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Spanish interior minister Fernando Grande-Marlaska acknowledged today that the Spanish government is ensuring the security needs of king emeritus Juan Carlos I. This, despite the fact that the former king's current whereabouts are being kept secret, and that Spanish prime minister Pedro Sànchez has even said he doesn't know where the former monarch is.

A statement to media today by interior minister Marlaska suggests that, in reality, the Spanish government is monitoring the situation closely. "No one can forget that we are talking about the person who was the head of state in Spain, so his security obviously concerns the Spanish state," said the minister in response to a reporter's question, while on a visit to Algeria.

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King Juan Carlos is currently in parts unknown, at least as far as the Spanish public are concerned.

No details on location of the 'emeritus'

Despite his clear admission of a government role, the interior minister did not give any details about the security operation. And, in the same line as Sánchez, the royal house, and other members of the Spanish executive, Marlaska gave no clue as to where Juan Carlos I is to be found.

Just seven days ago, the Spanish royal palace under current king Felipe VI announced that the emeritus, his father, had decided to leave the country following the publication of information linking him to the corrupt reception of commissions after Spanish firms were granted the contract to build Saudi Arabia's Mecca-Medina high speed train.

The palace reported that Juan Carlos I had sent a letter to his son announcing that he was leaving the country. "I have decided to move, for the moment, out of Spain," the emeritus wrote.

In this same letter, he stated that he was making this decision "in the face of the public repercussions that certain past events in my private life are generating", a reference to the many reports that had been published in the press linking him to possible cases of corruption. A case which, right now, is in the hands of the prosecutors of the Spanish Supreme Court.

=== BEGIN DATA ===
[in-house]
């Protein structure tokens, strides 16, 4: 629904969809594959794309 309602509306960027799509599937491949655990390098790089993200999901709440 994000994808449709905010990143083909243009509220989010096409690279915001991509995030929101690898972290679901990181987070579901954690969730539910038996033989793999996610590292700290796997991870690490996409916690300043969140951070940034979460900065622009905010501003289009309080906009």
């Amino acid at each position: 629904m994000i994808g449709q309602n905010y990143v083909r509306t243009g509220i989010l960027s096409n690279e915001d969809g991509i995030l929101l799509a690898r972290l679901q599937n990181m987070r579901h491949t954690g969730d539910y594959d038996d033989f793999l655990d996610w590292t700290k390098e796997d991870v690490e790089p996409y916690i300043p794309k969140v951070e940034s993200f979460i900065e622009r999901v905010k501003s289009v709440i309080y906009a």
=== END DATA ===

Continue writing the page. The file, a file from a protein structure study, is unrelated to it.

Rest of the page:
Then on Tuesday it was leaked that Juan Carlos was in the Dominican Republic, information which, subsequently, was largely discounted. Later in the week, the former head of state was said to be in Abu Dhabi. Now, however, it seems possible that this was also a temporary stop and his true current whereabouts remain a mystery to the media and the public.

Court inquiries underway

After the Spanish Supreme Court refused to apply precautionary measures in the case of Juan Carlos I to prevent him from fleeing Spain, the Catalan cultural group Òmnium filed a formal request with Swiss prosecutor Yves Bertossa to summons Juan Carlos I to testify before the Swiss authorities and immediately open a criminal investigation against him.

This move was taken in relation to Swiss justice because there is already a criminal procedure open in Geneva - led by prosecutor Bertossa - in relation to the "alleged laundering of millionaire sums" - which were for a time lodged in a Swiss bank account - and of which "the King Emeritus of Spain was the beneficiary."

At the same time, Spanish prosecutors are also investigating Juan Carlos I for the Saudi rail commissions and Òmnium has filed a criminal complaint with the Supreme Court against the former king, alleging corruption-related crimes including bribery, influence peddling, prohibited negotiations with officials, tax fraud, fraud against the public treasury and money laundering.

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